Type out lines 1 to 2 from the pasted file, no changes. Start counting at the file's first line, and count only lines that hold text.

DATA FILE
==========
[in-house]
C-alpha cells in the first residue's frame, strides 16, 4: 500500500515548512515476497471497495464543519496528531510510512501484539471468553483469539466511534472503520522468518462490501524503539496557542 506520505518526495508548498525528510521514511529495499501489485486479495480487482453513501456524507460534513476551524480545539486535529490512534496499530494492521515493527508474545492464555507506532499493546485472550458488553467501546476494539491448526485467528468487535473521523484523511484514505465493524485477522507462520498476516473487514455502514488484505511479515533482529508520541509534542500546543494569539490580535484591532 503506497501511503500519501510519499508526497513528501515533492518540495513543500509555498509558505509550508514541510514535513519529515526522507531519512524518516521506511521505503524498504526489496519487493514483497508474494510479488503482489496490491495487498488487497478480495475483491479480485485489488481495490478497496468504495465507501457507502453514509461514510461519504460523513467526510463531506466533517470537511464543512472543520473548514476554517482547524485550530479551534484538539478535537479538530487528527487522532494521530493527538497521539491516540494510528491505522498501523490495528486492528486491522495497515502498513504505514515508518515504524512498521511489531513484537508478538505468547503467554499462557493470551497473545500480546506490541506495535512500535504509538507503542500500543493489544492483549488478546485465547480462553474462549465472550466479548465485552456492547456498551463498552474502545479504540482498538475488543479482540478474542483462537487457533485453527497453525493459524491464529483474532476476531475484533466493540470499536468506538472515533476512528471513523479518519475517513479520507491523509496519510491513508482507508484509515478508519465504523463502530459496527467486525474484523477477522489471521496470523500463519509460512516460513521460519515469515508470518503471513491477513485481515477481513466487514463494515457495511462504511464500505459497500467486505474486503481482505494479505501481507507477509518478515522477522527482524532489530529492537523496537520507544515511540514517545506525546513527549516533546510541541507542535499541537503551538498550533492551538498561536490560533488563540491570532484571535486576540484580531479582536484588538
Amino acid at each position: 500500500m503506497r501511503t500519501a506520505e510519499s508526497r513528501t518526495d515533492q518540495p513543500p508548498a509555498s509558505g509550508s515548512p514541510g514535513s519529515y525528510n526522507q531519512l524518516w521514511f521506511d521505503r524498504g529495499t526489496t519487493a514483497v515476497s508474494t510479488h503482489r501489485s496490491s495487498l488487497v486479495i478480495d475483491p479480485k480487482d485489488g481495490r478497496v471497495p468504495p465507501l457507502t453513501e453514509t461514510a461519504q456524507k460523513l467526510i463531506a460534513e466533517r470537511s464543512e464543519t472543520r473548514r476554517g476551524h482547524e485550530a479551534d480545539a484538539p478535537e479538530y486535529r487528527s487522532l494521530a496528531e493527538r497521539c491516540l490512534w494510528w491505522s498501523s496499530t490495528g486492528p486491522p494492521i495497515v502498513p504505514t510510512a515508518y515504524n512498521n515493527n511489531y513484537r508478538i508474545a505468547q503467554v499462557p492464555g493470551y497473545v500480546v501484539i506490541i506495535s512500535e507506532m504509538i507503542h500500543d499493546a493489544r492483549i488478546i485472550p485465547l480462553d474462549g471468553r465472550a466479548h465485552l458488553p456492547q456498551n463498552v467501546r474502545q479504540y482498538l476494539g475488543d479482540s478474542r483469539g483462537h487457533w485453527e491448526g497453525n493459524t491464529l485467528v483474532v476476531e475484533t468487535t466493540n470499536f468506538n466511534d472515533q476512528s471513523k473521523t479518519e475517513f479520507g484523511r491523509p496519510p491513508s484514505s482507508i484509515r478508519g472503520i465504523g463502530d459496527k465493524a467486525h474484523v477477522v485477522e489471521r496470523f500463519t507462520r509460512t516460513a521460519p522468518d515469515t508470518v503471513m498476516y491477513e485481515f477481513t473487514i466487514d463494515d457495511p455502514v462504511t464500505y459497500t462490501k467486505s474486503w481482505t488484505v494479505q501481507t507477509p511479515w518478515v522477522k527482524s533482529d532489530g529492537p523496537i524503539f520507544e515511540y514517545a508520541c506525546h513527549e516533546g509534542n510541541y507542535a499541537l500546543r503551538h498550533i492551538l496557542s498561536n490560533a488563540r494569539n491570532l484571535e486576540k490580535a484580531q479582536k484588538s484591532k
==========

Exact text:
[in-house]
C-alpha cells in the first residue's frame, strides 16, 4: 500500500515548512515476497471497495464543519496528531510510512501484539471468553483469539466511534472503520522468518462490501524503539496557542 506520505518526495508548498525528510521514511529495499501489485486479495480487482453513501456524507460534513476551524480545539486535529490512534496499530494492521515493527508474545492464555507506532499493546485472550458488553467501546476494539491448526485467528468487535473521523484523511484514505465493524485477522507462520498476516473487514455502514488484505511479515533482529508520541509534542500546543494569539490580535484591532 503506497501511503500519501510519499508526497513528501515533492518540495513543500509555498509558505509550508514541510514535513519529515526522507531519512524518516521506511521505503524498504526489496519487493514483497508474494510479488503482489496490491495487498488487497478480495475483491479480485485489488481495490478497496468504495465507501457507502453514509461514510461519504460523513467526510463531506466533517470537511464543512472543520473548514476554517482547524485550530479551534484538539478535537479538530487528527487522532494521530493527538497521539491516540494510528491505522498501523490495528486492528486491522495497515502498513504505514515508518515504524512498521511489531513484537508478538505468547503467554499462557493470551497473545500480546506490541506495535512500535504509538507503542500500543493489544492483549488478546485465547480462553474462549465472550466479548465485552456492547456498551463498552474502545479504540482498538475488543479482540478474542483462537487457533485453527497453525493459524491464529483474532476476531475484533466493540470499536468506538472515533476512528471513523479518519475517513479520507491523509496519510491513508482507508484509515478508519465504523463502530459496527467486525474484523477477522489471521496470523500463519509460512516460513521460519515469515508470518503471513491477513485481515477481513466487514463494515457495511462504511464500505459497500467486505474486503481482505494479505501481507507477509518478515522477522527482524532489530529492537523496537520507544515511540514517545506525546513527549516533546510541541507542535499541537503551538498550533492551538498561536490560533488563540491570532484571535486576540484580531479582536484588538